inorganic substances, produced industrially and introduced into the soil in a liquid state. Liquid fertilizers include nitrogenous fertilizers, anhydrous liquid ammonia, aqueous ammonia, ammoniates, concentrated solutions of ammonium nitrate and urea, and complex fertilizers containing two or three basic plant food elements (nitrogen, phosphorus, and potassium) in various proportions.
In the USSR nitrogenous liquid fertilizers began to be used in 1956; in 1969 approximately 3 million tons of liquid fertilizer were used on kolkhoz and sovkhoz fields. The experimental industrial manufacture and use of complex fertilizers began in 1966. Liquid fertilizers are extensively used abroad. In the USA up to 50 percent of the nitrogenous fertilizers and about 10 percent of the complex ones are applied as liquids. Nitrogen liquid fertilizers are used in Czechoslovakia, Denmark, and other countries, and complex liquid fertilizers are used in France, Great Britain, and Canada.
Nitrogenous liquid fertilizers (ammonia solution 16.5–20.5 percent, anhydrous liquid ammonia 82.2 percent, ammonia liquors 35–45 percent) contain nitrogen mainly or exclusively in the form of ammonia (NH;}), which bonds firmly with the soil particles and is not washed out by rain or melted snow water. Thus, liquid fertilizers can be applied not only in spring but also in late summer (under a winter crop) and in the autumn (under the following year’s spring crop). Liquid fertilizers are introduced into the soil to a specific depth (to avoid ammonia loss) by trailer or tractor-mounted machines with plows or cultivators. Ammonia solution and liquors are introduced at a depth of 10–12 cm, and anhydrous liquid ammonia at 15–20 cm (depending on the mechanical state of the soil). Since ammonium nitrate and urea solutions (up to 30–32 percent) do not contain ammonia, they can be put in the top dressing and sprayed over the soil’s surface. Liquid fertilizer doses (in terms of nitrogen) are the same as those of solid nitrogen fertilizers.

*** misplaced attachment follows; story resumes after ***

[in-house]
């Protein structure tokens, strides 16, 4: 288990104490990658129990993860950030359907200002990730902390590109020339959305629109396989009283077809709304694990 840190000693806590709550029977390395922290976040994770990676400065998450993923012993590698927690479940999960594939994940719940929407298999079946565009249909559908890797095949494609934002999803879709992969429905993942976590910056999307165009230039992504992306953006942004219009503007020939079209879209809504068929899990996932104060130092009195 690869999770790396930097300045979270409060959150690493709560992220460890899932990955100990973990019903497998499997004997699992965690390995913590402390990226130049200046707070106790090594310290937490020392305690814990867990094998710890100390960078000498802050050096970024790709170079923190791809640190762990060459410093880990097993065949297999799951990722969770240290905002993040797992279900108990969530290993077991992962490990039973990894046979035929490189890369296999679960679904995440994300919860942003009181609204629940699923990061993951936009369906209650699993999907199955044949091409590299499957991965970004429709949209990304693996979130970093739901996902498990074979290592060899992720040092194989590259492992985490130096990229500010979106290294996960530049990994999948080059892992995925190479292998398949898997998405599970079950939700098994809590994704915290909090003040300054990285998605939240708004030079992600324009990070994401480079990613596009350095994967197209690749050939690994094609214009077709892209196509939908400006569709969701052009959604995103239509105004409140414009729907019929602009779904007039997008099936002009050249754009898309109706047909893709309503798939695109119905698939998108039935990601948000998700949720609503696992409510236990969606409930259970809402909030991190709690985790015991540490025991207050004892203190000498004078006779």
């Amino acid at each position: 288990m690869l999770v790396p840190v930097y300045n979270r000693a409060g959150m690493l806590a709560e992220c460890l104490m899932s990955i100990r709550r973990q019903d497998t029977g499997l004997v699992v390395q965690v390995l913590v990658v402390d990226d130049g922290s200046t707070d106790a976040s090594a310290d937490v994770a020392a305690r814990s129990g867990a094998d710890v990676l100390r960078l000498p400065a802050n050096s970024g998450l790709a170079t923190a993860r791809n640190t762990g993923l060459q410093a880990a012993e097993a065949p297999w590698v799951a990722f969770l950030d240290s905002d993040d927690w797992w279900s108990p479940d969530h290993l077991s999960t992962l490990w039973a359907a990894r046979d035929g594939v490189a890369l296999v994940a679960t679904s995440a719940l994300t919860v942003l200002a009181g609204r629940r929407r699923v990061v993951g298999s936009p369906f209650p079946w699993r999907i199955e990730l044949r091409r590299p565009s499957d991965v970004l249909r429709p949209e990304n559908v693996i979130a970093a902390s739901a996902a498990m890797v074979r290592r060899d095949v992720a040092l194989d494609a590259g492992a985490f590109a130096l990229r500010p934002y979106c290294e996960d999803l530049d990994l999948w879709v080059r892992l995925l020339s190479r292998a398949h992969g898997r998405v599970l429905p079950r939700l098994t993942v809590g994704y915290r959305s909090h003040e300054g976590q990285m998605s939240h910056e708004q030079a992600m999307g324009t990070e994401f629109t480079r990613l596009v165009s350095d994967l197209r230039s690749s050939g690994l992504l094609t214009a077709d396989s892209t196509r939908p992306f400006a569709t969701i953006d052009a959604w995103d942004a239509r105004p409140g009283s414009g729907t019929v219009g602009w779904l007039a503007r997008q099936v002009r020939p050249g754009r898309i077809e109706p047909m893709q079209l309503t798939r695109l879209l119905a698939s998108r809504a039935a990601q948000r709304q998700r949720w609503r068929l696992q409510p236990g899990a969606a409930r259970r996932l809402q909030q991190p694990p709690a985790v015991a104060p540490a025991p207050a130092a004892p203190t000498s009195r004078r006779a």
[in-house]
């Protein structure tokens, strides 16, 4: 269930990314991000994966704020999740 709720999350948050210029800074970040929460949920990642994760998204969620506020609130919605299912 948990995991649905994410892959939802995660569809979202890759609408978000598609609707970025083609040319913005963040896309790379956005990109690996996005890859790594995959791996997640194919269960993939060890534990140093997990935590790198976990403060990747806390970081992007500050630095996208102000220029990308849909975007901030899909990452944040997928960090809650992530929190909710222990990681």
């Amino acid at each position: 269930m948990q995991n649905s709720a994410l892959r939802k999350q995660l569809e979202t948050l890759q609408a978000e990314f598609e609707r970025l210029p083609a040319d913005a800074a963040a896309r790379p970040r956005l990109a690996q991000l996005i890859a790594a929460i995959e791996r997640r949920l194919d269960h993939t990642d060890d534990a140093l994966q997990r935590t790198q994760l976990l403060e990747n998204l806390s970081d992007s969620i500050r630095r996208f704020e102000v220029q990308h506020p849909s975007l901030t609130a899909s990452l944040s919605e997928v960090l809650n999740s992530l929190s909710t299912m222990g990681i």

Liquid fertilizer containing free ammonia is stored and transported in air-tight vessels. Steel tanks that can with-stand high vapor pressure reaching 2 meganewtons per sq m (20 atmospheres) are used for anhydrous ammonia. Tanks used for tractor fuel are suitable for aqueous ammonia. Ammoniates require vessels that are made of stainless steel, aluminum, or plastic or have an anticorrosion coating. Nitrogen liquid fertilizers are considerably cheaper than solid ones, and less labor is needed to apply them.
Complex liquid fertilizers are aqueous solutions containing up to 27 percent nitrogen, phosphorus, and potassium. With stabilizing additives (colloidal clay, bentonite) to prevent crystallization, it is possible to increase the concentration of food substances in the fertilizer to 40 percent. Since complex fertilizers do not contain free nitrogen they can be applied to the surface during plowing, cultivating, or harrowing, and during sowing in a drill row.
REFERENCESBaranov, P. A., D. A. Koren’kov, and I. V. Pavlovskii. Zhidkie azotnye udobreniia. Moscow, 1961.
Baranov, P. A. Zhidkie azotnye udobreniia. Moscow, 1966.
Spravochnaia kniga po khimizatsii sel’skogo khoziaistva. Edited by V. M. Borisov. Moscow, 1969.
P. A. BARANOV